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Title: Mountain Laurel Delete search filter
Elephind.com contains 2,606 items from Mountain Laurel, samples of which are listed below. All items from this newspaper title are freely available and can be searched from the search box above. You may also search the entire collection of 2,949 newspaper titles in Elephind.com.
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Page 21 [Newspaper Page] — Mountain Laurel — 1 February 1984

SHERMAN AND VELMA SUTPHIN Continued from page 3. and Velma in late 1929 • They paid $1,400.00 for the house and 91 acres. There was a $700.00 mortgage which they took over but Sherman was still several hundred dollars short of having the purchase price so he went to the bank at Willis, Virginia and asked them to extend him another $300.00 credit, which would have made his mortgage $1,000.00. The banker refused saying, "Sherman, there's no way you'd ever get up that much money to pay back." Not one to give up easy, Sherman managed to make it without the bank' s help and there' s still a pride in his voice when he tells of paying the bank its $700.00 note off before it came due. Obviously the banker didn't reckon with Sherman and Velma's hard working spirits. Velma recalls once working for a dollar a week for four weeks in order to buy a pair of 16 inch high top kid leather shoes. (She has them on in the photograph taken with George Moles.) Even today, she and Sherman "put up" over 10...

Publication Title: Mountain Laurel
Source: Library of Virginia
Country/State of Publication: Virginia, United States
Page 22 [Newspaper Page] — Mountain Laurel — 1 February 1984

Page 22 MOUNTAIN LAUREL FEBRUARY, 1984 BACKROADS Continued from page 21. esque to be found in this area. The large white home with the small log cabin behind it was once the home of Mr. Ceph Scott, who donated the land for Mayberry Presbyterian Church. Mr. Scott once ran the Mayberry Trading Post and was Postmaster of Mayberry. This is a beautiful old two story farm house and is currently owned by Dr. and Mrs. Harold B. Spangler of Greensboro, North Carolina. During the sumner months they offer "Bed and Breakfast" overnight accomodations to travelers. It is an informal atmosphere and reservations may be made now for the upcoming season by calling 919-288-5830 or 703-952-2454. This beautifully maintained old home dates back to the turn of the century. The Spanglers plan to retire here within the next few years. Currently, they have only four bedrooms and the little log cabin by the lake outback which are available for occupancy. Their rates are $30.00 per couple with no extra charge ...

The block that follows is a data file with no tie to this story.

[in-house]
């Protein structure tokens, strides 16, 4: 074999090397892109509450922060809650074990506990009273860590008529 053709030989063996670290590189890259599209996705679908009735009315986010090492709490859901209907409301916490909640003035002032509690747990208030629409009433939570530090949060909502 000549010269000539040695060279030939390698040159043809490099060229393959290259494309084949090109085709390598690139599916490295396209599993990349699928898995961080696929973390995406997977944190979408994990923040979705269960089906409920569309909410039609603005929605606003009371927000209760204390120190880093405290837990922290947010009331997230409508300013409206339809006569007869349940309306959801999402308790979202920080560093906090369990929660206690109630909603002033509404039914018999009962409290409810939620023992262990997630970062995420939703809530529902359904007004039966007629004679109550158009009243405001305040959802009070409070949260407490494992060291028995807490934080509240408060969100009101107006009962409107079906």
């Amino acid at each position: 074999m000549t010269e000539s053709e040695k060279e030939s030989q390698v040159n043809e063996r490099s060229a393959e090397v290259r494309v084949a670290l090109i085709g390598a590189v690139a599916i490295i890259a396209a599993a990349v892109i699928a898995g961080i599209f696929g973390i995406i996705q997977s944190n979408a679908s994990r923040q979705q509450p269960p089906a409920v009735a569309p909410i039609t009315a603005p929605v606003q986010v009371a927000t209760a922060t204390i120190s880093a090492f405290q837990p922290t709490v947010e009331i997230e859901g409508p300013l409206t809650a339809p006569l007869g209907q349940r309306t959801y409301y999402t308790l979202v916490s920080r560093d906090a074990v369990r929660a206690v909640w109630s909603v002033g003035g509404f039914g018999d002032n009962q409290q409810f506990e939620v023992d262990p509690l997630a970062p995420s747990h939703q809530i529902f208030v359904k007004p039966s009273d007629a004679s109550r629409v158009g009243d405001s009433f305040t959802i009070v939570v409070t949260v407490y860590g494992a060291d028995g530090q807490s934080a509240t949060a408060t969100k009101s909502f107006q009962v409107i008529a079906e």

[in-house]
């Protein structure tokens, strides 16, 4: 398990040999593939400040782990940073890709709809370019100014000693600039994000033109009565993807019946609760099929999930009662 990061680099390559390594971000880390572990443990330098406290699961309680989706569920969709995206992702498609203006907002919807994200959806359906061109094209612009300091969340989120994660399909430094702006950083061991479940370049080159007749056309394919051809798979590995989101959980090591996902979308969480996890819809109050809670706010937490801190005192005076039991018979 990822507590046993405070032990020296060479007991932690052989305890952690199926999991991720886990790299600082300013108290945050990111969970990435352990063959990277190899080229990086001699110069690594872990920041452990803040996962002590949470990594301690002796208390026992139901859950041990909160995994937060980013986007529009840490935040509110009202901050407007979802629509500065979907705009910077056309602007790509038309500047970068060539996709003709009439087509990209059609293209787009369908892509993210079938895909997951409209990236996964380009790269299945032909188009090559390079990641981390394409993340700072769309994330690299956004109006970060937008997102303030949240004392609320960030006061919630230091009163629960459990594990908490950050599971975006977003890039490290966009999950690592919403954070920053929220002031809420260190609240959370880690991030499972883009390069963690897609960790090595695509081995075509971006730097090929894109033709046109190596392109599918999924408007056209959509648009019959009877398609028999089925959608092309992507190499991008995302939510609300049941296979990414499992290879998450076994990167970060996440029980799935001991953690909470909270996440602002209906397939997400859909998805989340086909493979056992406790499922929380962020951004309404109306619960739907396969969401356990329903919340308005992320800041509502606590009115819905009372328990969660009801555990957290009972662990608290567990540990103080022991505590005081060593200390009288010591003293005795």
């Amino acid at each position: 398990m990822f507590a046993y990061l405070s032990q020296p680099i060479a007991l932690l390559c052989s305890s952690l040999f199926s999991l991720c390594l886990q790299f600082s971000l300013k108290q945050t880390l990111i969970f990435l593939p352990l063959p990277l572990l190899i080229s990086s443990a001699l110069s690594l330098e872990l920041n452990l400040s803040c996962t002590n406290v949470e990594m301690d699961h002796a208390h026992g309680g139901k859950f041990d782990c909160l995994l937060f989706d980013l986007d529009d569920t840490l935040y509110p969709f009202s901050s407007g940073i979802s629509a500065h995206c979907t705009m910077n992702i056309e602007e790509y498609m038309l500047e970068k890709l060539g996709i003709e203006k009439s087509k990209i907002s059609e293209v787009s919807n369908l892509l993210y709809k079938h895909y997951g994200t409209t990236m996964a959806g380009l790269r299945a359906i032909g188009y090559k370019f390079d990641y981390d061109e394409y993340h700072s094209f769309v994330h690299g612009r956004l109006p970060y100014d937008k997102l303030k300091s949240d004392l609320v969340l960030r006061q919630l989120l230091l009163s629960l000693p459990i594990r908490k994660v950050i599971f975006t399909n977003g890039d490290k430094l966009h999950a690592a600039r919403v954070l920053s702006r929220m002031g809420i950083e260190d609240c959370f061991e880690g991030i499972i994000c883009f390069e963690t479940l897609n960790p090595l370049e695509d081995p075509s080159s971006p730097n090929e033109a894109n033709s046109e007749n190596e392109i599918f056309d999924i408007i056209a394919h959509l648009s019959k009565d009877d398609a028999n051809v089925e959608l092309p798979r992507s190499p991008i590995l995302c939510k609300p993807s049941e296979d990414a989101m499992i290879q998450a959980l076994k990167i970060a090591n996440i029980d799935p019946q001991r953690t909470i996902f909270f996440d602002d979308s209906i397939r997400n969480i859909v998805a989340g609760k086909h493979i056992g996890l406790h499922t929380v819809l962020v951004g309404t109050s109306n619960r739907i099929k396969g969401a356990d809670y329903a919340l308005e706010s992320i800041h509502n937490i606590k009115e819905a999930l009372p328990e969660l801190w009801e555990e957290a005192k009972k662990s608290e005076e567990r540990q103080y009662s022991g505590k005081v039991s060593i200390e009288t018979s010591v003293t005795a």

Publication Title: Mountain Laurel
Source: Library of Virginia
Country/State of Publication: Virginia, United States
Page 23 [Newspaper Page] — Mountain Laurel — 1 February 1984

polUrij > candUs > babtj gi|+& ; toijs £*• do((5 • U)e also have, an M IxQPdi&plaij of |in«. duilis. I Thd, aroma baKiul t uihol*grain breads cam II anficc. ijou as I|ou brou>&« L the caM ujith cookies, stveet brcaKfast broads, and other gooduzs IL The ** shelves are jilled u>i4h dried and nuis , honeij , sorghum^ apple and poach butters, choui - chou» and. an assort - V merrt o| perserves! a 8 Top all o|| uii-frh ascoop Cor-tiuo!) HandI dipped, natural Ice cream closed Tuesdau during -the uuiirter. 703) Main St., Stuart, Va Hours Personalized Service Bz» IP) 9 a.m.-7 p.m. Mon.-Sat. ——We go an extra measure to provide our customers with the best food and H services possible. We're proud to be a ff second generation, family owned, and Fresh Cut Meats, §■ U U |J| ■ Hot Barbequed Whole MARKET! Complete Fresh Produce I Homemade 7Ae Sic*, orf Cheese £ Chicken Salad, y Gourmet And Hard To Value* Find items 25"...

Publication Title: Mountain Laurel
Source: Library of Virginia
Country/State of Publication: Virginia, United States
Page 24 [Newspaper Page] — Mountain Laurel — 1 February 1984

February, 1984 HEART OF THE BLUE RIDGE g | M J Monthly Journal Of Mountain Life mmui< Copyright 1983, Mountoin Laurel Postmaster: Third olass pastaga paM, Naatfaws aflaa, la. X) Ml2# - Address Correction Rtqwstid. Jm A Agaurel "THE HEART OF THE BLUE RIDGE* MAYBERRY, VIRGINIA Accompanied by THE HALF A HUNDRED SPRINGS OF MAYBERRY (On Page 6) Page 24 v 9 -CDCOQ <D C I <D <D <D bQ-rt T3O »bpl££ &» 92 I QW }> J) * P g OUM <—, > to fc p ox; ra CD £+J > c c U>ctj c c £ S-C MQS +J °s ,rlH d c ' ,rl •d-d tn £ +3cS- .g«3 £ ti<D ro Q o -d £ ?5 w - wss £ H -s Ijlls'ii si;|» Ifliiiii »! s pi|filil|! Ik 5<D -rl H3 CD c 3 ° Itf PVU£= t3 sn P "'d g Sjl °'S tH -S-s|s- s o g >J<3 asd <u ' - R «|llv g° 3 S jg-al | g O -dS P-p c 4 . bD+3xi P $ S P .H_S ®° P $0) S.n J (Da: MS 5 §£2 0) o w P-H ? to J 9§5 g SEP h JHS £P .P - p S&am...

Publication Title: Mountain Laurel
Source: Library of Virginia
Country/State of Publication: Virginia, United States
Page 1 [Newspaper Page] — Mountain Laurel — 1 March 1984

MARCH 1984 FIRST ANNIVERSARY ISSUE Mo ILL lik Journal (>f \IOII nta in Life CALEB AND HENRY VISIT THE MOUNTAIN LAUREL "This can't be it, Caleb. You must have took a wrong turn somewhere. This is further back in the sticks than where we live." "I followed the instructions they gave me back at the Exxon station at Meadows of Dan, Henry. You read every turn and raid number to me. If this ain't it, you need new glasses!" "We been subscribing to that little paper, The Mountain Laurel" for months and drove all this way. If this ain't the place, danged if I'm not going to go ask anyway." Caleb and Henry sat in the driveway in front of a two story farm house. There was a huge german shepard barking to high heavens. About a half a dozen grey cats were peaking out of a box on the front porch to see why the dog was raising such a comotion. There were game chickens scattered around the yard and one rooster was perched on the porch rail. "I don't know if we ought to get out with that ...